Tik Tok has banned certain categories of videos that “promote terrorist ideologies, encourage criminal behaviour, depict gratuitous violence, glorify self-harm and encourage hate speech”. When an animated video was discovered by Palestine Media Watch glorifying the murder of Jews, Tik Tok immediately responded by removing the content.

LTTE propaganda is dangerous to the socio-political fabric of Sri Lanka. Since 2009, the Government has successfully defeated the organisation militarily and entered an era of peace from terrorism. The LTTE is an internationally proscribed terrorist organisation known for its ruthless tactics of conscripting child soldiers, and has assassinated two Heads of States, namely Rajiv Gandhi and Ranasinghe Premadasa.  According to Professor Robert Pape of the Chicago Project on Suicide Terrorism, from 1987-2009 there were 137 confirmed suicide attacks involving 273 attackers, out of which 46 were black women tigresses. The next wave of suicide attacks occurred during the Easter Sunday explosions in Sri Lanka which is connected with the global ISIS movement. Therefore the use of social media platforms such as Tik Tok potentially inspire terrorist and militant organisations to spread their ideology, recruit and victimise innocent and unassuming youth, especially children.

Countering dangerous narratives on Tik Tok

The COVID-19 pandemic has contributed to the increase of social media usage globally. Tik Tok videos using the Hashtag #coronavirus have garnered 5.5 billion total views, enabling “generation Z” to cope with lockdown and social distancing. Social media is not always negative and dangerous, but a positively disruptive force as well.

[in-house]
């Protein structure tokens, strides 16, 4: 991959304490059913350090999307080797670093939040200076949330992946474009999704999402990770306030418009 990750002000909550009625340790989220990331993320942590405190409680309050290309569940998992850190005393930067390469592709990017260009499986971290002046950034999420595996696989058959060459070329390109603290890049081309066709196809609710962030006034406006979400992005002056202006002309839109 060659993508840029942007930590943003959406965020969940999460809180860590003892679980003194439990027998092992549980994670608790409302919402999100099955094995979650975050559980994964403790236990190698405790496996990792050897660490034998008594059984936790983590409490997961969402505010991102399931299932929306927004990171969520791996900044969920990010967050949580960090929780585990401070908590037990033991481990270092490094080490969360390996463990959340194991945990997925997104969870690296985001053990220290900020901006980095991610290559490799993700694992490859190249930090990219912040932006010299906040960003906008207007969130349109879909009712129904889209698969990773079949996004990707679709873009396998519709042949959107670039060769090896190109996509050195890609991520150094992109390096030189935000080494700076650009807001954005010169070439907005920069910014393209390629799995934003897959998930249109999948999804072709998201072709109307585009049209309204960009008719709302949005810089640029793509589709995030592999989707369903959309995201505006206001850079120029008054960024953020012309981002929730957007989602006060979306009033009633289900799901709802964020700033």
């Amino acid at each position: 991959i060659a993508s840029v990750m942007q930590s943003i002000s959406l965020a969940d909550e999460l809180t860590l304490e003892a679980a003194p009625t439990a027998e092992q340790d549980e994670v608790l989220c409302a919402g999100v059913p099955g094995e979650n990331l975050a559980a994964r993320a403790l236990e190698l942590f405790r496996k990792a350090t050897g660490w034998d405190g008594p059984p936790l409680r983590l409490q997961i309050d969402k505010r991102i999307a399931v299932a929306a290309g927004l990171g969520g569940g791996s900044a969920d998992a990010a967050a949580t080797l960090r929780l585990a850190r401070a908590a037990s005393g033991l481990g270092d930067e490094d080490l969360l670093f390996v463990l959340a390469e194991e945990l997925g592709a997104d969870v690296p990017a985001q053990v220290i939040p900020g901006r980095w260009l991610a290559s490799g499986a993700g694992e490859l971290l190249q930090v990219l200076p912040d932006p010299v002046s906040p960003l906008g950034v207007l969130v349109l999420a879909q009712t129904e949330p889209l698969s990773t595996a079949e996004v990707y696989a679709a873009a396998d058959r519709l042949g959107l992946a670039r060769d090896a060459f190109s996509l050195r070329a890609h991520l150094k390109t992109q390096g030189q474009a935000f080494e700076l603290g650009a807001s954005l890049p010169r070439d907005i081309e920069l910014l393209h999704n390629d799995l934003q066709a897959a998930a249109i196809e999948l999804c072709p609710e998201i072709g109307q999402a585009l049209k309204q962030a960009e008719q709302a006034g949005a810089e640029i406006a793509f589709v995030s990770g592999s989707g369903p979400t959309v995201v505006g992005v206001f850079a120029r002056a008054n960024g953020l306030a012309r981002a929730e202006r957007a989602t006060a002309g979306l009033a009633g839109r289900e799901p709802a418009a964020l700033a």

A World Economic Forum report has outlined six ways in which social media has changed the world: through business strategy, banking through new financial technology, access to healthcare information, virtual clinics, improved free civic participation and exchange of views, enhanced disaster response and advocacy towards pressing issues such as human rights and climate change, etc.

One tactic is to use social media influencers who have a large following to positively or negatively influence followers. For example, Tik Tok influencer Faizal Siddiqui was vehemently criticised for promoting acid-attacks on women by jilted lovers. Tik Tok’s response to such content was seen as much slower and dissatisfactory especially in comparison to how American Teenager Feroza Aziz was treated for criticising the Chinese Communist Party’s treatment of Uighur Muslims in a makeup tutorial video. 

Governments and independent watchdogs have to turn their eye to countering dangerous narratives on Tik Tok without endangering the freedom of expression by pressurising Tik Tok to adopt a Child Protection Code of Conduct.

In Sri Lanka, during the pandemic lockdown, videos of four children threatening each other on Facebook went viral causing alarm. Multiple agencies alongside the National Child Protection Authority investigated the issue. Similarly, LTTE and ISIS propaganda on Tik Tok and “Virtual Eelam” being transposed into social media networks should be countered through multi-stakeholder participation. 

National agencies such as the Information and Communication Technology Agency of Sri Lanka, Sri Lanka Computer Emergency Readiness Team Coordinating Centre and Air Force Cyber Operations Centre must band together to revise Sri Lanka’s Cyber Security Strategy to tackle these issues with immediate effect. 

(The writer is a graduate of International Studies and Law from The University of Kelaniya and University of London International Programmes. She writes to various international platforms and is a francophone writer at OBOREurope. Her views are her own and does not represent those of the institute.)